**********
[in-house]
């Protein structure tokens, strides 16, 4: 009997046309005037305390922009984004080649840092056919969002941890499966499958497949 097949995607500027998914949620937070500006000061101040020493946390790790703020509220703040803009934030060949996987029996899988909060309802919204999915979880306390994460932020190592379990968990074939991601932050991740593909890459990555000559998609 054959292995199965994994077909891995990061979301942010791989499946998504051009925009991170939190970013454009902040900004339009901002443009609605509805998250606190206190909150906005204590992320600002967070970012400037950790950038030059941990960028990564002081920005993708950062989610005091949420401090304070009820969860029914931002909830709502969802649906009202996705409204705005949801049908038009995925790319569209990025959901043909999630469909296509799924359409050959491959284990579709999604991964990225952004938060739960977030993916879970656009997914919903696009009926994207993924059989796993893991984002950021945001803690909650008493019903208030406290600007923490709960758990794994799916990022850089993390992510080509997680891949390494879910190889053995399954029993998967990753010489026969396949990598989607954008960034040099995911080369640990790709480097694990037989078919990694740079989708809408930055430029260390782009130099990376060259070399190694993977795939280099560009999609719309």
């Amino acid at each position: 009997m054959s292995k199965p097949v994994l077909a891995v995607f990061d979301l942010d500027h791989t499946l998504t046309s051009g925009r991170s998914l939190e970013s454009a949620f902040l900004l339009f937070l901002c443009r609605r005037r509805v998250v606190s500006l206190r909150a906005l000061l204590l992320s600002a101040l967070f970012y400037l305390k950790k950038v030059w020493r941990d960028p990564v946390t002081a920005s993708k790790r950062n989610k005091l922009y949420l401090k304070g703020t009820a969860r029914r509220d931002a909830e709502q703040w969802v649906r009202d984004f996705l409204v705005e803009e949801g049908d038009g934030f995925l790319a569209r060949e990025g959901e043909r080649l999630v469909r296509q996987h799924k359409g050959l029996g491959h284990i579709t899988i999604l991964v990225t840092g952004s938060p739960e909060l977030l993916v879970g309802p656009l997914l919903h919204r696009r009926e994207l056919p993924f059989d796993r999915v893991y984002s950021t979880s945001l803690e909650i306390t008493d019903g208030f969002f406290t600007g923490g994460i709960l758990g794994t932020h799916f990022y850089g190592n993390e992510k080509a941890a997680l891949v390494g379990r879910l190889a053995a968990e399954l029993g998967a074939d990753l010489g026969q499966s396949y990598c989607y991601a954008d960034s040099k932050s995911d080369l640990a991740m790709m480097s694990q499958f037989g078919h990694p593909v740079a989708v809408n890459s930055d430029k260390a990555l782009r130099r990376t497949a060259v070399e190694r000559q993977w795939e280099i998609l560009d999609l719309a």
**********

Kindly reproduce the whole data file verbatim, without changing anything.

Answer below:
[in-house]
């Protein structure tokens, strides 16, 4: 009997046309005037305390922009984004080649840092056919969002941890499966499958497949 097949995607500027998914949620937070500006000061101040020493946390790790703020509220703040803009934030060949996987029996899988909060309802919204999915979880306390994460932020190592379990968990074939991601932050991740593909890459990555000559998609 054959292995199965994994077909891995990061979301942010791989499946998504051009925009991170939190970013454009902040900004339009901002443009609605509805998250606190206190909150906005204590992320600002967070970012400037950790950038030059941990960028990564002081920005993708950062989610005091949420401090304070009820969860029914931002909830709502969802649906009202996705409204705005949801049908038009995925790319569209990025959901043909999630469909296509799924359409050959491959284990579709999604991964990225952004938060739960977030993916879970656009997914919903696009009926994207993924059989796993893991984002950021945001803690909650008493019903208030406290600007923490709960758990794994799916990022850089993390992510080509997680891949390494879910190889053995399954029993998967990753010489026969396949990598989607954008960034040099995911080369640990790709480097694990037989078919990694740079989708809408930055430029260390782009130099990376060259070399190694993977795939280099560009999609719309």
């Amino acid at each position: 009997m054959s292995k199965p097949v994994l077909a891995v995607f990061d979301l942010d500027h791989t499946l998504t046309s051009g925009r991170s998914l939190e970013s454009a949620f902040l900004l339009f937070l901002c443009r609605r005037r509805v998250v606190s500006l206190r909150a906005l000061l204590l992320s600002a101040l967070f970012y400037l305390k950790k950038v030059w020493r941990d960028p990564v946390t002081a920005s993708k790790r950062n989610k005091l922009y949420l401090k304070g703020t009820a969860r029914r509220d931002a909830e709502q703040w969802v649906r009202d984004f996705l409204v705005e803009e949801g049908d038009g934030f995925l790319a569209r060949e990025g959901e043909r080649l999630v469909r296509q996987h799924k359409g050959l029996g491959h284990i579709t899988i999604l991964v990225t840092g952004s938060p739960e909060l977030l993916v879970g309802p656009l997914l919903h919204r696009r009926e994207l056919p993924f059989d796993r999915v893991y984002s950021t979880s945001l803690e909650i306390t008493d019903g208030f969002f406290t600007g923490g994460i709960l758990g794994t932020h799916f990022y850089g190592n993390e992510k080509a941890a997680l891949v390494g379990r879910l190889a053995a968990e399954l029993g998967a074939d990753l010489g026969q499966s396949y990598c989607y991601a954008d960034s040099k932050s995911d080369l640990a991740m790709m480097s694990q499958f037989g078919h990694p593909v740079a989708v809408n890459s930055d430029k260390a990555l782009r130099r990376t497949a060259v070399e190694r000559q993977w795939e280099i998609l560009d999609l719309a």